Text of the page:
"brookings institution" Discussed on KDWN 720AM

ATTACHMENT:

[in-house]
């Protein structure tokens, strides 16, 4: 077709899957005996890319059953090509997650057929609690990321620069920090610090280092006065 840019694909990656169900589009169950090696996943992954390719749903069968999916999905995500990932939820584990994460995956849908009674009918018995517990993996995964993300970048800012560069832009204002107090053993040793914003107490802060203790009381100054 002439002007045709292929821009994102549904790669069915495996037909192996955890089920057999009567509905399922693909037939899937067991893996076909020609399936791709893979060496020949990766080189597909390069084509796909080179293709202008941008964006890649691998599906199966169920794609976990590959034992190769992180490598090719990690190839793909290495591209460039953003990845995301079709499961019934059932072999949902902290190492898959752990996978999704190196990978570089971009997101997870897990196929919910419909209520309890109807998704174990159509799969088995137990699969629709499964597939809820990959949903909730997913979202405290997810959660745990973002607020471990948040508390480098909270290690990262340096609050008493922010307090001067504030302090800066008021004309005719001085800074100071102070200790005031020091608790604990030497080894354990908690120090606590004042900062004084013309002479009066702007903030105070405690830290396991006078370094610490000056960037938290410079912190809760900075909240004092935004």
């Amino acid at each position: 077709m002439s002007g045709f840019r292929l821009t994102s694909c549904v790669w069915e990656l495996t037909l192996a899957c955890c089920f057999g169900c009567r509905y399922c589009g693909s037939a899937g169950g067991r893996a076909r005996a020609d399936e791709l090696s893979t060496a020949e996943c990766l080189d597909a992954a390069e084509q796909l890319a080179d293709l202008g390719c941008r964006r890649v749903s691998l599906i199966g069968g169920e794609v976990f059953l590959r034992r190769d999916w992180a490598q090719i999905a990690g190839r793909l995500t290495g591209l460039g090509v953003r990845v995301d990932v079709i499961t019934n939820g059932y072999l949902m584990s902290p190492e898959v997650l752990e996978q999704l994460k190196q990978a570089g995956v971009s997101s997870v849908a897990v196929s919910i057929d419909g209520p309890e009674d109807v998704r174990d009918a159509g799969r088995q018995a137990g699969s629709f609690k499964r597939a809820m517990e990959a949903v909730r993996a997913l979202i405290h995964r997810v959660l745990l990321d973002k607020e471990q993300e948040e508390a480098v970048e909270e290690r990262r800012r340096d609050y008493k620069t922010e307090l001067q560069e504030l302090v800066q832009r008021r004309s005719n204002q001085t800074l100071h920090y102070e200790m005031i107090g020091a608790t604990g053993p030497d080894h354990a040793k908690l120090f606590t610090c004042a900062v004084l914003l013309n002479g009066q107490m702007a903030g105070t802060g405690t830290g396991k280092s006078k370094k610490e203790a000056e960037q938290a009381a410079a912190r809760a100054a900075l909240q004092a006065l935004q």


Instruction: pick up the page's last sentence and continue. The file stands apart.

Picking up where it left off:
"One of the main drivers of productivity is communication right so it enables people to share information work together more effectively a twenty fourteen study by the Brookings Institution found that workers with limited English proficiency earn twenty five to forty percent less than their English proficient counterparts it also found the high skilled immigrants who are not proficient in English are twice as likely to work in unskilled jobs for example those requiring low levels of education or training and those who were as opposed to those who are proficient in English now this is a big thing because in a twenty seventeen analysis by the national academies of sciences engineering and medicine they found that male immigrants who entered the U. S. between eighty five and eighty nine and then again from ninety five to ninety nine made significantly less progress learning to speak English than those who answered between nineteen seventy five in nineteen seventy nine which is my my my generation my parents generation so I find that interesting that this lack of being able to communicate is directly correlated to making money and of course it makes sense on his face no question what this some study goes into a lot of different fax twenty fifteen paper in the journal of human capital says that the media's spreading the opposite believe by appealing to a source at the stores other sources for example the Washington post in twenty fifteen reported that the National Academy of sciences engineering and medicine claim that today's immigrants are actually learning English faster than their predecessors in turn this report cites a two thousand six book that doesn't show and that you know it's funny I'm gonna stop right there because something similar happened to me today I'm scrolling through Twitter has occasionally do and I have a rule for Twitter it's don't feed the trolls because they'll come back but I break the rule every now and again so I tweeted something I think I thank the president are responded to something the president said and somebody trolls me and says you know nice try but the economy is not really doing good the middle class the middle class is shrinking so I I think to myself let me take a look at this article from the Brookings institution's are left leaning but you know typically relatively smart people there so I said okay great let me take a look I take a look and it's an analysis of study that is longitudinal between nineteen seventy nine and two thousand sixteen now you don't have to be a PhD to understand that trump one at the end of sixteen and took office in twenty seventeen so anything looking at economic growth shrinking between seventy nine and twenty seventeen doesn't have anything to do with trump so I write back to the guy to tell him look this is more ironic you you sit here and try to site that the economy is shrinking using data that's eight old M. B. doesn't even support the faces that you're making he comes back with all sorts of craziness but that's exactly what they're saying here that the wapo article was saying that immigrants are assimilating faster but the data that they used to cite their sources proves the absolute antithesis of what they're saying this is what's happening with journalism today all too often and this is what mark Fuhrman talks about in on freedom of the press and if you don't have it you should go on Amazon dot com and get a copy of on freedom of the press by mark within he talks about and really systematically breaks it down from the history to practical application of how and why people in the media are using social activism to promote an agenda as opposed to actually reporting the news and how these things came about you know from our very beginnings so it's it's a really good read but the reality here is and the question I want to ask our many callers and our many listeners is do Hispanics benefit by assimilating into American culture is learning English good for you this article from just facts that comes as yes it does that we need to not reject the melting pot so let me know I want to go to the phones eight seven seven three eight one three eight one one eight seven seven three eight one three eight one one and I'd like to speak with Moses in Long Island you're on wood ridge Valdez Hey what's going on race my god what's going on brother residents have been we won't talk like wise what's on your mind as well let me let me tell you first of all you get callin Amanda your intro was amazing thanks right on the money I have a great store if you would have the I. and they won't let me let me touch on one topic that close to home the bold and it's the audio quality ball spanning community okay a good kind of going to be a legal weapon on the Democrats either they don't get it or I don't know what it is now but that went when they when they allow well one day how do you say when they push this agenda of open borders I don't think they realize that there that maybe they don't but they are affecting Hispanic communities the molds and not in a positive way you're insane on in our communities that these drawn from into more than any other communities our community that get affected by these gang members that back home throw I'm not accusing all of them being that of course not but I will community get hit the hardest on the negative aspect with with the only I would job get cake and you get what I'm saying like they and their and they I think there's we've been on the Hispanic vote because eight and the way this started out you know another thing that should be really really should be pointed out that before you bring up the next point I I think you're right I think that there has been an again I can't prove it with the any study from anywhere because we're looking in twenty nineteen and there probably isn't any data to support it but I do believe I mean I talk to people he when I was in the Christie administration I met Sandra Benitez she was moving and shaking it within New Jersey GOP she's down in Washington she was doing her thing with the RNC now she's the executive director of Latinos for trump and they are moving and shaking they are turning things upside down so yes I do believe you when you say that Hispanics may be part of the secret weapon as as well as African Americans but god what's your second point Moses I know you're right on the money that brings me to my second point the second point is exactly what you were touching on we have to get out there for the Hispanic bother that he is out there that are from supporters you got to get out there and do more than gold okay let me just give you many of my family as an example because when you when you talk about we don't have a mobile we're also talking about big time big news on that again I'm back hello and and if you're not if they're only getting information from one side but I'm my family they started out this trump administration you know on the same aspect is more of a a lot of the liberals with leaving the fake news until I came out and I opened and I and I sold on the on the side and I thank them easy Corey Hispanic communities were not about where we're very pro life you're in sales a great point not just pro life but the reason so many Hispanic families are pro life his because Hispanics by and large a surround their lifestyle in faith so many of us are Catholic many of us are Protestant so faith is a big part hard working entrepreneurship is another part and and these things I think jibes so well with the conservative message the conservative movement absolutely man so I just wanted to say that everybody it trust me that if you put the word out that I believe that your easy it's really easy to open that that you're you're spending family members I to the reality and just sold on the point the point with them because my family started out very anti trump due to the news they were watching and now I literally everybody except the one on a billable it's time around and it's because they never had the information the only had or he rambles on their feeding them a you know gold store of the gender type stuff and and and well said brother I think you're spot on and we're gonna get into a little bit of George Soros later and you're right I do believe that as more people learn about what what what it is that really is going on and put labels aside they realize you know what these are things I believe this president seems to be leading the way on the things that I believe and that's truly what I think makes a difference in an election and in life in general so I appreciate the call Moses again our phone number eight seven seven three eight one three eight one one you're listening to the mark living show I am rich Valdez average job does on Twitter then are.